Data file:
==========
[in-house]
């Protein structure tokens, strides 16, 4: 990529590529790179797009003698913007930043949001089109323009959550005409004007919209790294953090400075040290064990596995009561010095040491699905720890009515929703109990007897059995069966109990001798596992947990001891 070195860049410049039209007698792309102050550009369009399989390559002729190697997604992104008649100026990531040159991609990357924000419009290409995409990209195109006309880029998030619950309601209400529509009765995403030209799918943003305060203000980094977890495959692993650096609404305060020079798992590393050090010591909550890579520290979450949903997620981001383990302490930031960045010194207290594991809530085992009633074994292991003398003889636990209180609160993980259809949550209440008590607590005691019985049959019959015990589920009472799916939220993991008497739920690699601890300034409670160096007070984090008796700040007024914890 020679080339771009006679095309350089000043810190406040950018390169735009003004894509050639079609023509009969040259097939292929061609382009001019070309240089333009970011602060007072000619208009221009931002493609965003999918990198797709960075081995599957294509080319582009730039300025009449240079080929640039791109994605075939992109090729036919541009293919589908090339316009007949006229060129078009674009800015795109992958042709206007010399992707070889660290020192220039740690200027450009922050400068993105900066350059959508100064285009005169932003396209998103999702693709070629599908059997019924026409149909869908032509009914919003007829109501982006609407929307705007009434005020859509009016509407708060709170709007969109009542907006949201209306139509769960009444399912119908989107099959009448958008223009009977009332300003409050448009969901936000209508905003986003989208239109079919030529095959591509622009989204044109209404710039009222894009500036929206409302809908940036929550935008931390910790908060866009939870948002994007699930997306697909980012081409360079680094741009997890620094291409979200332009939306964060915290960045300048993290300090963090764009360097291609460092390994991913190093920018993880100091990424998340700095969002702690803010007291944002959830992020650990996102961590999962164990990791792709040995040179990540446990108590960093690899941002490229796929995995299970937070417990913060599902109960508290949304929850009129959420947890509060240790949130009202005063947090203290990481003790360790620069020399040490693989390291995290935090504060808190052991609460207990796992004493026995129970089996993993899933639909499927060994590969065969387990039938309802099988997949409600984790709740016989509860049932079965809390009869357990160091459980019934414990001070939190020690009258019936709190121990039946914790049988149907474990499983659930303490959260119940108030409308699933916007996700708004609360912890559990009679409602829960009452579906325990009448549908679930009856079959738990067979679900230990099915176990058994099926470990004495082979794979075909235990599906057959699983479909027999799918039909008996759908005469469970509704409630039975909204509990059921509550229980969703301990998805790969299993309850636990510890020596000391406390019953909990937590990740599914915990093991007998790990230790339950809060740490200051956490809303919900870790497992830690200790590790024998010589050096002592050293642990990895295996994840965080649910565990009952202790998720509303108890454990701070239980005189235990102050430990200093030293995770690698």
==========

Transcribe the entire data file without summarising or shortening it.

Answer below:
[in-house]
């Protein structure tokens, strides 16, 4: 990529590529790179797009003698913007930043949001089109323009959550005409004007919209790294953090400075040290064990596995009561010095040491699905720890009515929703109990007897059995069966109990001798596992947990001891 070195860049410049039209007698792309102050550009369009399989390559002729190697997604992104008649100026990531040159991609990357924000419009290409995409990209195109006309880029998030619950309601209400529509009765995403030209799918943003305060203000980094977890495959692993650096609404305060020079798992590393050090010591909550890579520290979450949903997620981001383990302490930031960045010194207290594991809530085992009633074994292991003398003889636990209180609160993980259809949550209440008590607590005691019985049959019959015990589920009472799916939220993991008497739920690699601890300034409670160096007070984090008796700040007024914890 020679080339771009006679095309350089000043810190406040950018390169735009003004894509050639079609023509009969040259097939292929061609382009001019070309240089333009970011602060007072000619208009221009931002493609965003999918990198797709960075081995599957294509080319582009730039300025009449240079080929640039791109994605075939992109090729036919541009293919589908090339316009007949006229060129078009674009800015795109992958042709206007010399992707070889660290020192220039740690200027450009922050400068993105900066350059959508100064285009005169932003396209998103999702693709070629599908059997019924026409149909869908032509009914919003007829109501982006609407929307705007009434005020859509009016509407708060709170709007969109009542907006949201209306139509769960009444399912119908989107099959009448958008223009009977009332300003409050448009969901936000209508905003986003989208239109079919030529095959591509622009989204044109209404710039009222894009500036929206409302809908940036929550935008931390910790908060866009939870948002994007699930997306697909980012081409360079680094741009997890620094291409979200332009939306964060915290960045300048993290300090963090764009360097291609460092390994991913190093920018993880100091990424998340700095969002702690803010007291944002959830992020650990996102961590999962164990990791792709040995040179990540446990108590960093690899941002490229796929995995299970937070417990913060599902109960508290949304929850009129959420947890509060240790949130009202005063947090203290990481003790360790620069020399040490693989390291995290935090504060808190052991609460207990796992004493026995129970089996993993899933639909499927060994590969065969387990039938309802099988997949409600984790709740016989509860049932079965809390009869357990160091459980019934414990001070939190020690009258019936709190121990039946914790049988149907474990499983659930303490959260119940108030409308699933916007996700708004609360912890559990009679409602829960009452579906325990009448549908679930009856079959738990067979679900230990099915176990058994099926470990004495082979794979075909235990599906057959699983479909027999799918039909008996759908005469469970509704409630039975909204509990059921509550229980969703301990998805790969299993309850636990510890020596000391406390019953909990937590990740599914915990093991007998790990230790339950809060740490200051956490809303919900870790497992830690200790590790024998010589050096002592050293642990990895295996994840965080649910565990009952202790998720509303108890454990701070239980005189235990102050430990200093030293995770690698």